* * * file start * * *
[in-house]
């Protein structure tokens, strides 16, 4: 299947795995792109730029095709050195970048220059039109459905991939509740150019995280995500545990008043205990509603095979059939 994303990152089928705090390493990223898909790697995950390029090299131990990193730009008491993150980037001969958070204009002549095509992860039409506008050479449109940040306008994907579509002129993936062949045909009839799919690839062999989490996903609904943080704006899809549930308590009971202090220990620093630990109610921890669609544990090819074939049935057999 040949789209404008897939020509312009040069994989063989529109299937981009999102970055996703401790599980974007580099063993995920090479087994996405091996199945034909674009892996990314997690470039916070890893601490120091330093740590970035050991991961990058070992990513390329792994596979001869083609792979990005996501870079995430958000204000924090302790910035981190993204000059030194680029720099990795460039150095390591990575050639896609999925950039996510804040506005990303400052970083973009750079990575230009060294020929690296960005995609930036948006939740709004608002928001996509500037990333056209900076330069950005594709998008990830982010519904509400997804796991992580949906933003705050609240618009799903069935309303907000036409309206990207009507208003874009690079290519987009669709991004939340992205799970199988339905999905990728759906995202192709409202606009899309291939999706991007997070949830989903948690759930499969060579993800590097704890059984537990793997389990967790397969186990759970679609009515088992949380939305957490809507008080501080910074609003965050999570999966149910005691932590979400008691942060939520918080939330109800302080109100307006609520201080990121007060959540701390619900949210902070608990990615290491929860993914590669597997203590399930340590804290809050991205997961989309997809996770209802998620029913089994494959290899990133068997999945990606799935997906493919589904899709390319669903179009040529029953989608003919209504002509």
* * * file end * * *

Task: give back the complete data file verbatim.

[in-house]
């Protein structure tokens, strides 16, 4: 299947795995792109730029095709050195970048220059039109459905991939509740150019995280995500545990008043205990509603095979059939 994303990152089928705090390493990223898909790697995950390029090299131990990193730009008491993150980037001969958070204009002549095509992860039409506008050479449109940040306008994907579509002129993936062949045909009839799919690839062999989490996903609904943080704006899809549930308590009971202090220990620093630990109610921890669609544990090819074939049935057999 040949789209404008897939020509312009040069994989063989529109299937981009999102970055996703401790599980974007580099063993995920090479087994996405091996199945034909674009892996990314997690470039916070890893601490120091330093740590970035050991991961990058070992990513390329792994596979001869083609792979990005996501870079995430958000204000924090302790910035981190993204000059030194680029720099990795460039150095390591990575050639896609999925950039996510804040506005990303400052970083973009750079990575230009060294020929690296960005995609930036948006939740709004608002928001996509500037990333056209900076330069950005594709998008990830982010519904509400997804796991992580949906933003705050609240618009799903069935309303907000036409309206990207009507208003874009690079290519987009669709991004939340992205799970199988339905999905990728759906995202192709409202606009899309291939999706991007997070949830989903948690759930499969060579993800590097704890059984537990793997389990967790397969186990759970679609009515088992949380939305957490809507008080501080910074609003965050999570999966149910005691932590979400008691942060939520918080939330109800302080109100307006609520201080990121007060959540701390619900949210902070608990990615290491929860993914590669597997203590399930340590804290809050991205997961989309997809996770209802998620029913089994494959290899990133068997999945990606799935997906493919589904899709390319669903179009040529029953989608003919209504002509």